By: Dr. Hilary Slaven
We know that heartworm disease is a sneaky one, with one small mosquito bringing the very small heartworm microfilaria from one infected dog to another. We owners have no idea that our dog has been infected, because it takes over 6 months for the worms to grow and signs to develop.
Inside the dog, the worms eventually look like this:
We know that mosquitoes continue to carry heartworm disease from dog-to-dog in the west central Indiana area. We know this because we see it, typically 1-2 dogs a month here in the Veedersburg clinic. We also see the distribution numbers throughout the country, shared by the American Heartworm Society.
Check out the distribution of heartworm disease throughout the USA with the link below:
A recent count of the number of heartworm-positive dogs at our Veedersburg clinic alone in 2016 was 17! This has been a consistent number since we started officially tracking these figures in 2007 (somewhere between 15-20 annually is typical, which translates to 1-2 cases per month).
Looking closely at the specific dogs that were positive, we see that some of the dogs were never on heartworm prevention products (such as monthly Heartgard chews, Interceptor tablets, or Proheart 6 injection), while others were. Of these dogs that were on protection, often we see a lapse in prevention (i.e., the owner gets busy and forgets to give Bandit his heartworm tablet this month, or maybe the pill is given only seasonally spring-fall).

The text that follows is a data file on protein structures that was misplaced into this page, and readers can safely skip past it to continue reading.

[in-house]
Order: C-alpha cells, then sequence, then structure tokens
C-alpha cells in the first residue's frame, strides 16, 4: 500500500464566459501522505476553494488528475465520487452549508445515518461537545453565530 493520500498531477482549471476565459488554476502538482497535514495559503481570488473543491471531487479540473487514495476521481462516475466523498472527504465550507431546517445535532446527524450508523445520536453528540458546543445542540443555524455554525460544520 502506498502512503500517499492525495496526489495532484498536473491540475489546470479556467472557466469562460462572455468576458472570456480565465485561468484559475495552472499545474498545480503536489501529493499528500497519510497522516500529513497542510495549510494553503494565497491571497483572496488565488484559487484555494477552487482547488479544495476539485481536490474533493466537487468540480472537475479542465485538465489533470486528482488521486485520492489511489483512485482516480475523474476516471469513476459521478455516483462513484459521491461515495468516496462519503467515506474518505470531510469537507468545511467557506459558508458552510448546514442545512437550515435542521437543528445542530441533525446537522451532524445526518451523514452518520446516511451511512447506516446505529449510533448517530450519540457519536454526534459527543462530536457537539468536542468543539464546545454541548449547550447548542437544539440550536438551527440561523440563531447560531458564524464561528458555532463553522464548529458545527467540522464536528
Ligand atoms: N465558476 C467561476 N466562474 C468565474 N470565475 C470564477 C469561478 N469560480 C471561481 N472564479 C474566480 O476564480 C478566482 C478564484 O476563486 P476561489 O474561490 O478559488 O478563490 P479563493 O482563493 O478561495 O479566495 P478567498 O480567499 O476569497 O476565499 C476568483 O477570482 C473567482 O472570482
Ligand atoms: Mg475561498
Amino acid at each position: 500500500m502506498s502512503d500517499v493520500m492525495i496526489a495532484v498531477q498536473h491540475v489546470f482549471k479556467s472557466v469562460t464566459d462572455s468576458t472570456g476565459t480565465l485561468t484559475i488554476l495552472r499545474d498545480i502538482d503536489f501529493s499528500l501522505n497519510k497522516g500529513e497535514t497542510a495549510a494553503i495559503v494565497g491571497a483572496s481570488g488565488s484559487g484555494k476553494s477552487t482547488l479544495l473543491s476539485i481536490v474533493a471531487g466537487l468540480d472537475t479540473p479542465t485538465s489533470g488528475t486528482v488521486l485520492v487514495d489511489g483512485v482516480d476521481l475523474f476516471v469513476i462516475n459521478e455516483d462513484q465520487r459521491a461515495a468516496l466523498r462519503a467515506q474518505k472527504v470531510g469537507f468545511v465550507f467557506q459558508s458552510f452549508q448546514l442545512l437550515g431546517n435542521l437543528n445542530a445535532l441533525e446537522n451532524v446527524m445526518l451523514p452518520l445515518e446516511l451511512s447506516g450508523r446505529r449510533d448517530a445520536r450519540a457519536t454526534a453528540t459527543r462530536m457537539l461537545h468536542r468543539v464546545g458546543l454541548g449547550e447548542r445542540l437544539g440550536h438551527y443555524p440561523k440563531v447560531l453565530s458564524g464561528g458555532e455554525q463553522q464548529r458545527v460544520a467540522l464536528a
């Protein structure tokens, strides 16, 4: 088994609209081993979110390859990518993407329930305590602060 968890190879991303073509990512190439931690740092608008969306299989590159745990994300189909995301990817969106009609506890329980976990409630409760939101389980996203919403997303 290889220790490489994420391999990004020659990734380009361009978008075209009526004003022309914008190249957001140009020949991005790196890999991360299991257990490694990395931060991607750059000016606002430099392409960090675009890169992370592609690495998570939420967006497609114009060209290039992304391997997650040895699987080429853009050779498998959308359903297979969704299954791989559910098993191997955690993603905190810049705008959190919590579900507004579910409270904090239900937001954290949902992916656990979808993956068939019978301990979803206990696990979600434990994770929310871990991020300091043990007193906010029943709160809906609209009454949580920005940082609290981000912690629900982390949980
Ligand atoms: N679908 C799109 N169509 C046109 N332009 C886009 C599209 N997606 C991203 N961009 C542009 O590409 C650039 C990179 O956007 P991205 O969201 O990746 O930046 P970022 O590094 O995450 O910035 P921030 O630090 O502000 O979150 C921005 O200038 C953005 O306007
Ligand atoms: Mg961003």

There is a wide range in the ages of dogs that present with the disease. In fact, some of the heartworm-positive dogs were young (the youngest that we saw last year being one year of age).
Also, I can tell you that many of the dogs that presented are ‘house-dogs’, meaning that they spend the majority of their time inside the home. Unfortunately, mosquitoes tend to find us when we go outside, and dogs are no exception to this. Mosquitoes also tend to follow us inside the home and seek us out inside, too. All it takes is one bite.
Some dogs that present are sick, and we are testing them because we are suspicious of the disease based on signs and symptoms. I would say that anecdotally most dogs are not acting sick at all; rather, we find heartworm disease during their regular annual check-up along with vaccines.
When this test comes up positive, we know that the dog already has adult heartworms living in the vessels of the lungs and within the heart itself. It is already time to act, and there is damage being done internally whether the dog acts like it or not.